The Talent Revolution in Digital Marketing

The Talent Revolution in Digital Marketing

          
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The Talent Revolution in Digital Marketing

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    Looking to the Future…or Living in the Past?

    The situation does not appear set to improve in the near term. If marketing organizations are not well prepared now, they will be even less digitally capable in the future—especially in the channels where demand for up-to-date skills is likely to be greatest.

    When we asked marketers to identify their teams’ top three L&D needs for the next 12 months and the most important skills and digital channels for business success in the next three years, respondents across the board stressed strategy development and planning (an area of broad current strength). A few pointed to marketing analytics, metrics and measurement, and digital targeting, but these ran far behind the leader. Marketers attached much lower importance and priority—in some cases, troublingly low—to multiple areas related to execution, as well as to several fast-growing digital channels. (See Exhibit 4.)

    exhibit

    One might expect that the areas with big skills gaps, such as those discussed above, would be targets of concerted attention going forward. Yet when we asked marketers about their top L&D priorities for the next twelve months, video scored 43; mobile advertising, 37; display media, 27; and testing, 44.

    There are several explanations for this disconnect, including the possibility that many marketers do not have a good grasp of the importance of newer digital channels (which would also be a troubling indication of the degree of their engagement with consumers). Whatever the reason, the data clearly indicates that many marketers seem to be living in the past rather than looking to the future. They are not putting a priority on developing or improving the skills that correspond to impending areas of growth; as a result, they risk being left behind or even out of the game. In the fast-developing digital-marketing environment, backward-looking or reactive approaches to L&D will almost certainly fail to deliver the talent that companies need, especially considering the lead times required to embed new practices in the daily practice of large, multilayered organizations.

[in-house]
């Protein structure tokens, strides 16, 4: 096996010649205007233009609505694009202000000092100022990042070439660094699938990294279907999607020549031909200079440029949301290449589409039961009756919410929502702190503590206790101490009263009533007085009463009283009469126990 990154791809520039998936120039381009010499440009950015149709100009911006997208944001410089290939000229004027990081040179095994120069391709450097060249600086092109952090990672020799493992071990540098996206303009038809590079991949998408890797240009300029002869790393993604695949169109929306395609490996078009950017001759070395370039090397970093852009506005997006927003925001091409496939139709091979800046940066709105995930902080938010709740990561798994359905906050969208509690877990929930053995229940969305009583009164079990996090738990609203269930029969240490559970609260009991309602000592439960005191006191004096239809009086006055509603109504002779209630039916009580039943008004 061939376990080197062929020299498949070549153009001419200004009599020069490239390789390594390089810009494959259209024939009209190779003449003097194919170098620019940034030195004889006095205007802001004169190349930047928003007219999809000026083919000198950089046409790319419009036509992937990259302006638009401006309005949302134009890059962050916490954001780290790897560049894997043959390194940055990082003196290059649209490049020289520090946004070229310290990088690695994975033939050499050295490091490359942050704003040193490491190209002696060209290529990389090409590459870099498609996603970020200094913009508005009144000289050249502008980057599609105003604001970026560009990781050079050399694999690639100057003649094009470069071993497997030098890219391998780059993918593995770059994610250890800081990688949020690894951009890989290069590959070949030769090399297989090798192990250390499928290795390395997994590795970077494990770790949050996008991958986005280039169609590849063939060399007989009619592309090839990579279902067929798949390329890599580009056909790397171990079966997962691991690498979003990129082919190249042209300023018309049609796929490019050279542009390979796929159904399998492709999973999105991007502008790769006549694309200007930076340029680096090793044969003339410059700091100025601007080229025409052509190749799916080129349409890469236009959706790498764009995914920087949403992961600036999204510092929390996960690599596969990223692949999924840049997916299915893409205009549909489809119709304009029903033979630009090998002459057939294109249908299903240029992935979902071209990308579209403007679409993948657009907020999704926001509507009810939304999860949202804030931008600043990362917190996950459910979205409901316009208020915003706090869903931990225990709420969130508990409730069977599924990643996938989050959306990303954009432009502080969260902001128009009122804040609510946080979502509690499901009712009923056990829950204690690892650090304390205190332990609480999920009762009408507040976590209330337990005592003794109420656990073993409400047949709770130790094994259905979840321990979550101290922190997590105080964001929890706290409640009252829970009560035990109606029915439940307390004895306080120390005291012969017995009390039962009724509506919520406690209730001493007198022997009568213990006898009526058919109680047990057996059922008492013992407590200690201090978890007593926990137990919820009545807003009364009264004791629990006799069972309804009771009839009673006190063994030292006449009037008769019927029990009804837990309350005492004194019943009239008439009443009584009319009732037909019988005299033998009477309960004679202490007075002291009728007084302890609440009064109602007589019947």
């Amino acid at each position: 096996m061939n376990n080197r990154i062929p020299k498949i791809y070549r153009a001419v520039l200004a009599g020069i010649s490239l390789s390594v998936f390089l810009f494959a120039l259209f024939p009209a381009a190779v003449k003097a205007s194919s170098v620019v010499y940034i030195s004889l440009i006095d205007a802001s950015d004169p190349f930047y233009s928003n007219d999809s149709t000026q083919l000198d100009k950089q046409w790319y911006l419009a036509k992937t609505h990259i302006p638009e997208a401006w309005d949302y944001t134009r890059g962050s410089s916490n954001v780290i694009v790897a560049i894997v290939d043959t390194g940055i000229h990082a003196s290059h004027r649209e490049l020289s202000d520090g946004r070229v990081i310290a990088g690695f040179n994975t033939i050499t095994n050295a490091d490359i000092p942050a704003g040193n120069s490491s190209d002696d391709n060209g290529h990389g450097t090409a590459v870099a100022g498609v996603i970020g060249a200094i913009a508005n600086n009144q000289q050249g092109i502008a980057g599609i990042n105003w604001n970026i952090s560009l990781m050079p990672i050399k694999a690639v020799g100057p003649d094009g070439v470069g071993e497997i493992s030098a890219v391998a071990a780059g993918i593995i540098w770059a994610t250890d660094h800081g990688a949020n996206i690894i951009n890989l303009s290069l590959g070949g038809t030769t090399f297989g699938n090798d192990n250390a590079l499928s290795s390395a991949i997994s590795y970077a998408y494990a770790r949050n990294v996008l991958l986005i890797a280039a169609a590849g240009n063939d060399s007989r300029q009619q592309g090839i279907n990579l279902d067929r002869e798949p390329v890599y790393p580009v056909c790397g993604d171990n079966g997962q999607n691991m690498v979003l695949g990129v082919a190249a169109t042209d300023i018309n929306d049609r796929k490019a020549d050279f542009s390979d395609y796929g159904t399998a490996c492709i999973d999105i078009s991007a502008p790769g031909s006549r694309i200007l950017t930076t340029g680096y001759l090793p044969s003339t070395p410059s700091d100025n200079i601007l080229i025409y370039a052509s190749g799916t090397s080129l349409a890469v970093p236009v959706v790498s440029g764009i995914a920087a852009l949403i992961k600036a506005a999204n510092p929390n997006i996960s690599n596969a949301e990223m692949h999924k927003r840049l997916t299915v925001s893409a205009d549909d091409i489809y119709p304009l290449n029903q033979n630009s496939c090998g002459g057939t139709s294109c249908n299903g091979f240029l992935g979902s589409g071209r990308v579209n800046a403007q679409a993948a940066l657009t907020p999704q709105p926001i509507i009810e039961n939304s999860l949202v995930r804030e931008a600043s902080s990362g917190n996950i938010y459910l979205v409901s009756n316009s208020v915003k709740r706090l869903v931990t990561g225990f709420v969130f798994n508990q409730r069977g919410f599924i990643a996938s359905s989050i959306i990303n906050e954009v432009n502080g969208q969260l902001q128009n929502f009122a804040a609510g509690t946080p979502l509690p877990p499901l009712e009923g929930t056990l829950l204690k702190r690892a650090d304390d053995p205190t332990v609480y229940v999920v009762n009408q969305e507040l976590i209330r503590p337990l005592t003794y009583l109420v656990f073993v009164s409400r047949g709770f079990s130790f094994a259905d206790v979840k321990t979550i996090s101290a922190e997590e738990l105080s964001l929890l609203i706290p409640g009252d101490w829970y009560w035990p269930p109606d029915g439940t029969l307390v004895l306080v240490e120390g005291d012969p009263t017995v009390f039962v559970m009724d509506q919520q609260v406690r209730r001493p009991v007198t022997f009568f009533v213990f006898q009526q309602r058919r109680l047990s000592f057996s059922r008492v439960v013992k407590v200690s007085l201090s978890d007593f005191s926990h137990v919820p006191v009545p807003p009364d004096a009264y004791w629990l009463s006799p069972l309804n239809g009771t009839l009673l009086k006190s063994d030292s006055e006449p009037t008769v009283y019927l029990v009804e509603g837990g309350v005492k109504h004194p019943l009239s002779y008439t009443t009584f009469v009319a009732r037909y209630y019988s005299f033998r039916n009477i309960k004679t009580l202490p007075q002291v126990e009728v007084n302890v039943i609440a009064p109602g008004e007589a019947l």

Among the many skills and channels that appear to be in danger of receiving insufficient attention, the following are some of the most important, given current market trends.

    Mobile Advertising. The UK Advertising Association reports that spending on mobile advertising in the UK grew almost 60 percent, to £1.62 billon, in 2015. According to eMarketer, UK mobile advertising accounted for 30 percent of a total £7.3 billion in digital spending in 2014; it expects mobile advertising to become the single largest ad channel this year and to claim 40 percent of total paid media spending in the UK by 2018. Globally, mobile ad spending will reach $75 billion in 2017, according to ZenithOptimedia. Marketers feel they perform poorly at mobile advertising—and they consider it of low business importance (43) and a low priority in terms of L&D (37).